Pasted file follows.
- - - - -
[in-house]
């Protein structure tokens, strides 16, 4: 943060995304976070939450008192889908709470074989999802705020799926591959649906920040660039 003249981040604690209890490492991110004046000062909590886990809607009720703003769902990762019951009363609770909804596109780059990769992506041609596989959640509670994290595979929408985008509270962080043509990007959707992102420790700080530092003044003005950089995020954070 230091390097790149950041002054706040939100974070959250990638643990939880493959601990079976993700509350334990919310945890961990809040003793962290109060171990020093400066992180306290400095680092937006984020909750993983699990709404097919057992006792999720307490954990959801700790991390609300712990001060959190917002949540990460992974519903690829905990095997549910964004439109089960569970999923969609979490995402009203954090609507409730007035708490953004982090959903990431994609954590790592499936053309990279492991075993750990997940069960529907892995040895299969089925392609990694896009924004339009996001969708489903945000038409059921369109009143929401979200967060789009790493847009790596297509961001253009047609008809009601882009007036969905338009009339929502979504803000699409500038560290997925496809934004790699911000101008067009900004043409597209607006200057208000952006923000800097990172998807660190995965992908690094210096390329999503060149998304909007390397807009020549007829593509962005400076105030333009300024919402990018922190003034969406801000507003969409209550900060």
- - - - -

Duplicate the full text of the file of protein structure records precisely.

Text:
[in-house]
């Protein structure tokens, strides 16, 4: 943060995304976070939450008192889908709470074989999802705020799926591959649906920040660039 003249981040604690209890490492991110004046000062909590886990809607009720703003769902990762019951009363609770909804596109780059990769992506041609596989959640509670994290595979929408985008509270962080043509990007959707992102420790700080530092003044003005950089995020954070 230091390097790149950041002054706040939100974070959250990638643990939880493959601990079976993700509350334990919310945890961990809040003793962290109060171990020093400066992180306290400095680092937006984020909750993983699990709404097919057992006792999720307490954990959801700790991390609300712990001060959190917002949540990460992974519903690829905990095997549910964004439109089960569970999923969609979490995402009203954090609507409730007035708490953004982090959903990431994609954590790592499936053309990279492991075993750990997940069960529907892995040895299969089925392609990694896009924004339009996001969708489903945000038409059921369109009143929401979200967060789009790493847009790596297509961001253009047609008809009601882009007036969905338009009339929502979504803000699409500038560290997925496809934004790699911000101008067009900004043409597209607006200057208000952006923000800097990172998807660190995965992908690094210096390329999503060149998304909007390397807009020549007829593509962005400076105030333009300024919402990018922190003034969406801000507003969409209550900060």